Close-up View of "Chokecherry" Blossoms
by Brian Johnston (Canada)
Common chokecherry shrubs and trees are
a common sight in North America. The small shrub used to obtain
the specimens photographed in this article was found in a woodland area
beside a stream.
virginiana is a member of the Rose Family (Rosaceae).
The genus name Prunus comes
from the Latin prunus, which
refers to a “plum tree”. The species name virginiana refers to the State of
Virginia where the plant is common. If the ripe chokecherries are
eaten, the taste is particularly “puckery” or astringent. This
unpleasant taste accounts for the plant’s common name.
When, in early spring, I brought
the first chokecherry branches home, there was an unpleasant
surprise. Indoors, the twigs and flowers had an extremely
unpleasant smell. At first, I thought that an animal had urinated
on my samples. Experience, and some research, soon led me to the
conclusion that the urine-like odour was given off by the plant
itself. I often keep my wildflower samples on a table (indoors)
for several days while obtaining the images that are required for an
article. In the case of this plant, the smell was so bad that
after the last photograph was taken each day, the branch was removed to
the out-of doors!
Chokecherry buds and flowers grow
at the end of branches in bottlebrush, (or test tube-brush) shaped
clusters called racemes.
When blooming, the flower clusters
are up to 15 cm in length and 2 to 3 cm in diameter. The clusters
below have particularly tightly packed flowers. Notice the finely
saw-toothed elliptical leaves of the plant.
Leaves are 4 to 8 cm long, and 1.5
to 4 cm wide. They are dark green and shiny above, and lighter
green and slightly hairy beneath.
Each flower is about 12 mm in
diameter, and has 5 rounded white petals.
One year earlier, the same small shrub produced much less
tightly packed clusters of flowers. Notice the stark contrast
between clusters produced during the warmest spring and summer on
record in Ontario (above) and
those produced during a very cool, rainy season (below). Climate does make a
A closer view of a couple of
flowers shows the irregular edges of petals, and their rather crinkled
For a period of time after the
petals open, the numerous stamens are still curled and tightly packed
at the flower’s centre.
The two images that follow show the
flower’s reproductive structures. At the centre is the single pistil, consisting of a yellow stigma (female pollen accepting
organ), held aloft by a pale green style.
Numerous stamens grow in a
ring surrounding the pistil. These consist of a yellow anther (male pollen producing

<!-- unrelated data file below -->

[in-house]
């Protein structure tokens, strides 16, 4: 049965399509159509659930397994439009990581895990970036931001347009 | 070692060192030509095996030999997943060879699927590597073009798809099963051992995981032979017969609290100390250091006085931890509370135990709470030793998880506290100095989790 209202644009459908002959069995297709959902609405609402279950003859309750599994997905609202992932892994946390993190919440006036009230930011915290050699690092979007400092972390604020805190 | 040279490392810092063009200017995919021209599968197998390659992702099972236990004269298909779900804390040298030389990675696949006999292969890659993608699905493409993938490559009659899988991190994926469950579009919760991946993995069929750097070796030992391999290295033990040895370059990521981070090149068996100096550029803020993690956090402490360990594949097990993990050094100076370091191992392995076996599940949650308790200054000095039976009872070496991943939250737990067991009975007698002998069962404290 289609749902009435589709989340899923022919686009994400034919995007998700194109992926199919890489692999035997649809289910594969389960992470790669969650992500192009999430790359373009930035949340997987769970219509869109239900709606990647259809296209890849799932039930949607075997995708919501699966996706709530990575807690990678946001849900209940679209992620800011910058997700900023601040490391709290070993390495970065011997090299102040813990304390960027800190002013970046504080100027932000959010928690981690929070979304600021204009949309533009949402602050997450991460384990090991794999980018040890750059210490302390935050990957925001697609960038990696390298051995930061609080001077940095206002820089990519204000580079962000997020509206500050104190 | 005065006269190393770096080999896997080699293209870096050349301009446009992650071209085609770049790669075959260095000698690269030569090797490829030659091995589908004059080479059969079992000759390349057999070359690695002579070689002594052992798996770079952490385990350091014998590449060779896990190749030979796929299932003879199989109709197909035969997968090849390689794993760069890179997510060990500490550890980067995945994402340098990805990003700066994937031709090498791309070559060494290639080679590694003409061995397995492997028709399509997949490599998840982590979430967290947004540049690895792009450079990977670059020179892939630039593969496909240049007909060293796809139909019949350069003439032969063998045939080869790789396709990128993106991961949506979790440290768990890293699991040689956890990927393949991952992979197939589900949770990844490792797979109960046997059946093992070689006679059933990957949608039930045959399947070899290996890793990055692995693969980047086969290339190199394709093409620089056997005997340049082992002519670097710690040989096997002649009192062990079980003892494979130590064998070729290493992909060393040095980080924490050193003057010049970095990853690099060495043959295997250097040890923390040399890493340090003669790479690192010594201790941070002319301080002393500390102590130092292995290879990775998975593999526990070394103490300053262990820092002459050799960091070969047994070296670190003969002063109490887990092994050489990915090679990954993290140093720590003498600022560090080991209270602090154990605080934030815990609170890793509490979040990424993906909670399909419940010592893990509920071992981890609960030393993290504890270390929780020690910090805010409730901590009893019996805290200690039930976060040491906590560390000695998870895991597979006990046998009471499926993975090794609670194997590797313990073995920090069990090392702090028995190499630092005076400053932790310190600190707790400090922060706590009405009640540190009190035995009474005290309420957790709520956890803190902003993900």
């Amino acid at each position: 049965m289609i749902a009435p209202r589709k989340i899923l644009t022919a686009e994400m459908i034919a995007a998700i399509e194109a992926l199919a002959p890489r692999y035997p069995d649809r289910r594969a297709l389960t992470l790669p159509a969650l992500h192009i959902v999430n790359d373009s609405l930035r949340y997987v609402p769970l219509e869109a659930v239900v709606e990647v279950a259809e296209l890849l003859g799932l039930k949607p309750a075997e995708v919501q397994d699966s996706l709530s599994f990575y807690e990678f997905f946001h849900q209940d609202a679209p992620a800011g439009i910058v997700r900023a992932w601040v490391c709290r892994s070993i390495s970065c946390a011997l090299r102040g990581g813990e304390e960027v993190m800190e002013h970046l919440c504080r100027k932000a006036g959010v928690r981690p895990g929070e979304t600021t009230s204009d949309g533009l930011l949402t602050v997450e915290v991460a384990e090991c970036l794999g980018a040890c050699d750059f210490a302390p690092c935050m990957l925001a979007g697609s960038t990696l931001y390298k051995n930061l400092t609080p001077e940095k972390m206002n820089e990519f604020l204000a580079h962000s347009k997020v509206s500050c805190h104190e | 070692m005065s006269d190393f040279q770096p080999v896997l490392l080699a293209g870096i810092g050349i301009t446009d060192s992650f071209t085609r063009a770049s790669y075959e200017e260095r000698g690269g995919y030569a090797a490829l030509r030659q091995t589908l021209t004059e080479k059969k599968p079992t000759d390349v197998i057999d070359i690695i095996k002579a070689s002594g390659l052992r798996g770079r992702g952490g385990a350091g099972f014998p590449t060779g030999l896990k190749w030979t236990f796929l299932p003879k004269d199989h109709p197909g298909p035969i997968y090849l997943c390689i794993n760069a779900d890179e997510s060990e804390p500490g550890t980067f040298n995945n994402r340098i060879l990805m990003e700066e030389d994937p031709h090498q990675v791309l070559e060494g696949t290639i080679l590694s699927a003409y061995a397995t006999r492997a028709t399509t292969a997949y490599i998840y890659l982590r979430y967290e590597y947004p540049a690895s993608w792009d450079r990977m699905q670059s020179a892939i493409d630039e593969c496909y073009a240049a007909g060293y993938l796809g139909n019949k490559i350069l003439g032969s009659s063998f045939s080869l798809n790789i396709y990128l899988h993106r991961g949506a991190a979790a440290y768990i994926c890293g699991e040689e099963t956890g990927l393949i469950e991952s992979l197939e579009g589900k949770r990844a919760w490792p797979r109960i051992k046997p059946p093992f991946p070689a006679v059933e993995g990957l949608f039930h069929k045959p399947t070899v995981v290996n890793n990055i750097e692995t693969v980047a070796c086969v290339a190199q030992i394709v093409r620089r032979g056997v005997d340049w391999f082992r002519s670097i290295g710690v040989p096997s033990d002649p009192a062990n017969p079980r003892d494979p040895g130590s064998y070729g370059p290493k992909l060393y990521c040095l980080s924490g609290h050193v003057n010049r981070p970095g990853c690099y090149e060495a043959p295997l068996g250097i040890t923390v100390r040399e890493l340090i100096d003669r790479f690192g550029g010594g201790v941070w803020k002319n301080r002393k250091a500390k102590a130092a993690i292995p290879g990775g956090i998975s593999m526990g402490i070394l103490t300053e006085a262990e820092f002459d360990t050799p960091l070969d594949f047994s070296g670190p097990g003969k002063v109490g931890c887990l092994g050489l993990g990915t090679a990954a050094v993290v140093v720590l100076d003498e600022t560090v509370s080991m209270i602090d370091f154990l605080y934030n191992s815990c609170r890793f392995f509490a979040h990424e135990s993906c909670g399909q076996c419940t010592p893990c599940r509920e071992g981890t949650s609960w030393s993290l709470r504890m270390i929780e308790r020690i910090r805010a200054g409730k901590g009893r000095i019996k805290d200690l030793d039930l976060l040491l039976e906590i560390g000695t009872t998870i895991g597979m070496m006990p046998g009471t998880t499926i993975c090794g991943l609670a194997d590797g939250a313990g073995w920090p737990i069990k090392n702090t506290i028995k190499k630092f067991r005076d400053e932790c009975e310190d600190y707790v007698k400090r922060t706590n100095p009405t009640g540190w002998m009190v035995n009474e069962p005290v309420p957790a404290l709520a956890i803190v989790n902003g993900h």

organ), supported by a white filament.
The centre of the flower beneath the pistil is green in colour.
(This is the top of the immature ovary
- the seed producing organ). A brown ring surrounds the central
Under the microscope, the details
of the pollen encrusted yellow anther and white filament can easily be
Another photomicrograph shows the
yellow-green stigma and style.
Chokecherry pollen grains are
roughly ellipsoidal in shape.
Shortly after blooming, the
flower’s petals begin to fall off, leaving the clusters with a
distinctive new appearance. The clusters remain like this for a
month or more as the ovaries develop and increase in size.
If you examine the centres of the
flowers carefully in the images below, you can see that the green disks
(which are the tops of the ovaries), have begun to protrude.
Still later, the developing
ovaries, now darker green in colour, have begun to dominate the
appearance of the clusters.
Eventually, the remnants of the
ring of stamens and the pistil dry up and fall from the flower, leaving
just the developing fruit - the unripe chokecherry “drupe” as it should be called.
(Drupe - A fleshy fruit which usually has a single, large seed.)
Notice in the image of the back of
late stage flowers, the brown “cup” beneath each of the developing
drupes. This is referred to as the hypanthial cup.
The final image in the article should show the deep purple
chokecherry berries in their ripe form. Unfortunately, for two
years in a row, every berry on
the shrubs was eaten by birds while still in the raw, green
state! Rather than cheating, and including an image of berries
from another location, I have decided to let nature make the decision
about the last photograph!
Two-thirds of the photographs in
the article were taken with an eight megapixel Sony CyberShot DSC-F 828
equipped with achromatic close-up lenses (Canon 250D, Nikon 5T, 6T,
Sony VCL-M3358, and shorter focal length achromat) used singly or in
combination. The lenses screw into the 58 mm filter threads of the
camera lens. (These produce a magnification of from 0.5X to 10X
for a 4x6 inch image.) Still higher magnifications were obtained
by using a macro coupler (which has two male threads) to attach a reversed 50 mm focal length f 1.4
Olympus SLR lens to the F 828. (The magnification here is about
14X for a 4x6 inch image.) The remainder of the photographs were taken
with an eight megapixel Canon 20D DSLR equipped with a Canon EF 100 mm
f 2.8 Macro lens. The photomicrographs were taken with a Leitz
SM-Pol microscope (using a dark ground condenser), and the Coolpix 4500.
Little, Elbert L. National
Audubon Society Field Guide to Trees - Eastern Region. 2004.
Alfred A. Knopf, Inc. (Chanticleer Press, Inc. New York)
Microscopy UK or their contributors.
Published in the May
2007 edition of Micscape.
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